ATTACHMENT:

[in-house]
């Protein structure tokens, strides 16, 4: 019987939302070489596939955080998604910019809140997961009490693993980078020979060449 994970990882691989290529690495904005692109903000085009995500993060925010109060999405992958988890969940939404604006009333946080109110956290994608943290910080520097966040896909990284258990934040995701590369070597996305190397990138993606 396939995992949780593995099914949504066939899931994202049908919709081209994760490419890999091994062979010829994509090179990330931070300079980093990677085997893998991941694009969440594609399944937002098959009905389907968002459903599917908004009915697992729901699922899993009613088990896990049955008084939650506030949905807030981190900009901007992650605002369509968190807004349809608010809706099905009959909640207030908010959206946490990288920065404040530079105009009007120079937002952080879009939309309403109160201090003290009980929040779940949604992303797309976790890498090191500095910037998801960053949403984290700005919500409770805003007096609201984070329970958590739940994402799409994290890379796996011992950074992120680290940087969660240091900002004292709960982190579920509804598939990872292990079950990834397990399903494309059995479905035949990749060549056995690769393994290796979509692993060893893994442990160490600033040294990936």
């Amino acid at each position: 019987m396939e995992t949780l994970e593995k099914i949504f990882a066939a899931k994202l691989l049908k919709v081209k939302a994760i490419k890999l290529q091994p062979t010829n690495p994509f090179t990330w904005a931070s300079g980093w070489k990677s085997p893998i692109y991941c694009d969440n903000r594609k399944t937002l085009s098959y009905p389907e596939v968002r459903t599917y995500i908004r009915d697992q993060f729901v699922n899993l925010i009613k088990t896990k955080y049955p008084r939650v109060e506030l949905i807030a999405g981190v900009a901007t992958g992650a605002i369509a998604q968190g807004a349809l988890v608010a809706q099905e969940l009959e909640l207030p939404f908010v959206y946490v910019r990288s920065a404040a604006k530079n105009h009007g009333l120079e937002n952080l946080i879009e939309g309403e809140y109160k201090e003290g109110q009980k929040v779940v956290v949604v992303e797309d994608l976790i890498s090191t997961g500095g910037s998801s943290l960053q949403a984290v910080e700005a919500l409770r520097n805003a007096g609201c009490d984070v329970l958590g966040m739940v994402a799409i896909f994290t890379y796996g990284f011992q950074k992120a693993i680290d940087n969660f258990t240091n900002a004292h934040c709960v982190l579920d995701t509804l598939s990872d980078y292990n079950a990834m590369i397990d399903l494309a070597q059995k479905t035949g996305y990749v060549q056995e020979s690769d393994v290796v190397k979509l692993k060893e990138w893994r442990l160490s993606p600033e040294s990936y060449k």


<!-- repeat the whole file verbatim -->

[in-house]
């Protein structure tokens, strides 16, 4: 019987939302070489596939955080998604910019809140997961009490693993980078020979060449 994970990882691989290529690495904005692109903000085009995500993060925010109060999405992958988890969940939404604006009333946080109110956290994608943290910080520097966040896909990284258990934040995701590369070597996305190397990138993606 396939995992949780593995099914949504066939899931994202049908919709081209994760490419890999091994062979010829994509090179990330931070300079980093990677085997893998991941694009969440594609399944937002098959009905389907968002459903599917908004009915697992729901699922899993009613088990896990049955008084939650506030949905807030981190900009901007992650605002369509968190807004349809608010809706099905009959909640207030908010959206946490990288920065404040530079105009009007120079937002952080879009939309309403109160201090003290009980929040779940949604992303797309976790890498090191500095910037998801960053949403984290700005919500409770805003007096609201984070329970958590739940994402799409994290890379796996011992950074992120680290940087969660240091900002004292709960982190579920509804598939990872292990079950990834397990399903494309059995479905035949990749060549056995690769393994290796979509692993060893893994442990160490600033040294990936």
């Amino acid at each position: 019987m396939e995992t949780l994970e593995k099914i949504f990882a066939a899931k994202l691989l049908k919709v081209k939302a994760i490419k890999l290529q091994p062979t010829n690495p994509f090179t990330w904005a931070s300079g980093w070489k990677s085997p893998i692109y991941c694009d969440n903000r594609k399944t937002l085009s098959y009905p389907e596939v968002r459903t599917y995500i908004r009915d697992q993060f729901v699922n899993l925010i009613k088990t896990k955080y049955p008084r939650v109060e506030l949905i807030a999405g981190v900009a901007t992958g992650a605002i369509a998604q968190g807004a349809l988890v608010a809706q099905e969940l009959e909640l207030p939404f908010v959206y946490v910019r990288s920065a404040a604006k530079n105009h009007g009333l120079e937002n952080l946080i879009e939309g309403e809140y109160k201090e003290g109110q009980k929040v779940v956290v949604v992303e797309d994608l976790i890498s090191t997961g500095g910037s998801s943290l960053q949403a984290v910080e700005a919500l409770r520097n805003a007096g609201c009490d984070v329970l958590g966040m739940v994402a799409i896909f994290t890379y796996g990284f011992q950074k992120a693993i680290d940087n969660f258990t240091n900002a004292h934040c709960v982190l579920d995701t509804l598939s990872d980078y292990n079950a990834m590369i397990d399903l494309a070597q059995k479905t035949g996305y990749v060549q056995e020979s690769d393994v290796v190397k979509l692993k060893e990138w893994r442990l160490s993606p600033e040294s990936y060449k």